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Steve Williams column: Will no longer be muted

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So you’re a democrat, a republican, a liberal, a conservative, a catholic, a protestant, a baptist, an immigrant, a “never-Trump er,” or a gun-toting, flag-waving, MAGA-hat wearing, American. But what do these labels really mean?

Most of us can readily identify with at least one of these labels. As we’ve witnessed lately, some are willing to go to jail or even lay down their lives in defense of their self-described identifications.

But a funny thing happens when we strongly align ourselves with these descriptions. We start out with narrowly defined identities only to develop into broader definitions that are not so cut and dry. A good example of this is the term — communist. For many years communist was a dirty word to most Americans, but today, not quite so much. The same sentiment can be said about the words Russia or socialist. A wise political leader once said, “there are no friends, and no enemies, just nation’s with mutual interests to ours.”

Likewise, when it comes to identity politics, I agree with Shakespeare, “nothing is good or bad, but thinking makes it so.” There are no right identities or wrong identities, just identities with mutual interests. Think of any controversial issue dear to your heart — be it immigration, abortion, racial quotas, Confederate monuments, interracial marriage, prayer in the schools, women in the pulpit, gender-neutral restrooms, or wearing masks — then take a position on it. I submit to you that sooner or later, your clearly-defined well-thought-out convictions will become more tolerable over time even if it’s infinitesimal.

When it comes to colleges, you may be a bleeding-heart liberal who strongly believe racial quotas are a necessary evil to leveling the playing fields for minorities. That is until your over-achieving son or daughter didn’t get accepted in the school. You may adamantly oppose the support of women’s rights groups, thinking you’ve pulled yourself up by your own bootstraps. Until the day you learn, you didn’t make a partnership in your prestigious law firm because you refused your superior’s sexual advances. You may believe in the purity and pedigree of single-race marriages and children until the day you learn your granddaughter is carrying the baby whose father is of another race. What are you gonna do, not love your beautiful great grand?

When we hold fast to our narrowly-defined political, racial, social, and religious identities, we stunt the growth of what the Founding Fathers called “A More Perfect Union.” Our Constitution is nothing at all, if not a living, breathing document capable of evolving. A good example of this is the Americans with Disabilities Act (ADA) that we’ll be celebrating this Sunday. Passed in 1990, the ADA was a major leap forward in the movement to assure the civil rights of all people. It made it illegal to discriminate based on disability. Our Constitution doesn’t say anything specifically about disabilities, but it was constructed in a way that allows for expansion – particularly the 14th Amendment.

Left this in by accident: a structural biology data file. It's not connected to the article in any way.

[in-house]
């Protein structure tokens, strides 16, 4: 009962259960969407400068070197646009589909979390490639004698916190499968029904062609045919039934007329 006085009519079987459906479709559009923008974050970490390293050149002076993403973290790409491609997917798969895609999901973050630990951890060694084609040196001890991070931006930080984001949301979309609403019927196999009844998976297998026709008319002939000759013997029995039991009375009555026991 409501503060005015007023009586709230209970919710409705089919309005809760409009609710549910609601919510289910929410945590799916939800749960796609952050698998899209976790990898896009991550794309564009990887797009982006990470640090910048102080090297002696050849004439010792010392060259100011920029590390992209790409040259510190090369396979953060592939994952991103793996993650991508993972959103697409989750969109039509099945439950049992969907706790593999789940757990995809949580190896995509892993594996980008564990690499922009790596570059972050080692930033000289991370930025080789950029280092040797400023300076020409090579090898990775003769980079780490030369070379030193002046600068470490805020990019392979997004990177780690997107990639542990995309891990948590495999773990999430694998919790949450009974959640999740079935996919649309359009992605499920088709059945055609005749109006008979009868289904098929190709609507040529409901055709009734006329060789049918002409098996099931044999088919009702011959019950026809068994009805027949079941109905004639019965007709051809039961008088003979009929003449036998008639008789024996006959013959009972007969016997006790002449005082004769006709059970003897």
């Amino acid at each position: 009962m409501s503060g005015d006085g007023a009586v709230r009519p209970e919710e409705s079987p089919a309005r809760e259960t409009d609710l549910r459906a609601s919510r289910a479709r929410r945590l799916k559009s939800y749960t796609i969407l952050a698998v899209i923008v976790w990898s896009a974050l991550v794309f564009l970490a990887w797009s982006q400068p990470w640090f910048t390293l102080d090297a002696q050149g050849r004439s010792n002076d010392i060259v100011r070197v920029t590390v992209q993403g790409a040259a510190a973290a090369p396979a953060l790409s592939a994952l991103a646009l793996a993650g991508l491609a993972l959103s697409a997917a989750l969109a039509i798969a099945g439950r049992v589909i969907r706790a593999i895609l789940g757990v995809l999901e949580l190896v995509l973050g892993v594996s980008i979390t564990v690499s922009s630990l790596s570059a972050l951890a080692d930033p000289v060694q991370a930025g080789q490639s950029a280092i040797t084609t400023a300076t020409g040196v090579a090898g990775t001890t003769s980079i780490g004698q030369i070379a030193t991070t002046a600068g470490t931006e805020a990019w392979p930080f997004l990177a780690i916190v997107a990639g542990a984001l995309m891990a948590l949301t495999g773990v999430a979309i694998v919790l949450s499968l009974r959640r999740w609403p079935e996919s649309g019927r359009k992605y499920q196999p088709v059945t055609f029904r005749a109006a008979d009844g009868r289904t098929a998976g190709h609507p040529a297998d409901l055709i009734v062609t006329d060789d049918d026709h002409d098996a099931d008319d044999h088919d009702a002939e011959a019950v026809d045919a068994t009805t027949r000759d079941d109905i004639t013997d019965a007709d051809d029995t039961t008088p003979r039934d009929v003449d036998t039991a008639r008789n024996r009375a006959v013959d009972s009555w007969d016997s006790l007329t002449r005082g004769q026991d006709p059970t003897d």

Before the ADA, it was rare to see a person with a disability out in the community. “You never knew if a building would be accessible,” said a disabled individual. Reflecting on what life was like before the ADA, she went on to say, “my husband and I decided to use a coupon and go to the new neighborhood Chinese restaurant. We phoned to make reservations, and at the end of that conversation, I casually mentioned that I’d be bringing my guide dog. Well, said the voice on the other end of the line, we don’t allow dogs here. But it’s a guide dog, you know, a seeing-eye I dog, I said. Well, we don’t allow dogs here, so you have to leave the dog home.”

Another disabled citizen recalled a job interview she once had. “I had a great resume. My guide dog and I confidently walked into the office of a place that was hiring. I handed the interviewer my paperwork, and he barely glanced at it before he said, how did you get dressed this morning? I instantly knew they weren’t going to hire me. He was so enamored that a blind person could look presentable that he couldn’t think about qualifications or anything else.”

This blatant discrimination reached far beyond stores and restaurants into real estate purchases, rentals, banking, and education. It wasn’t always an outright denial of services. There were often physical barriers in place that created an uneven playing field for many people. Hospitals, banks, pharmacies, post offices, and the likes were not accessible to wheelchairs or people with limited mobility. Communication barriers prevented equal access to information, goods, and services for people who were blind or had a visual impairment.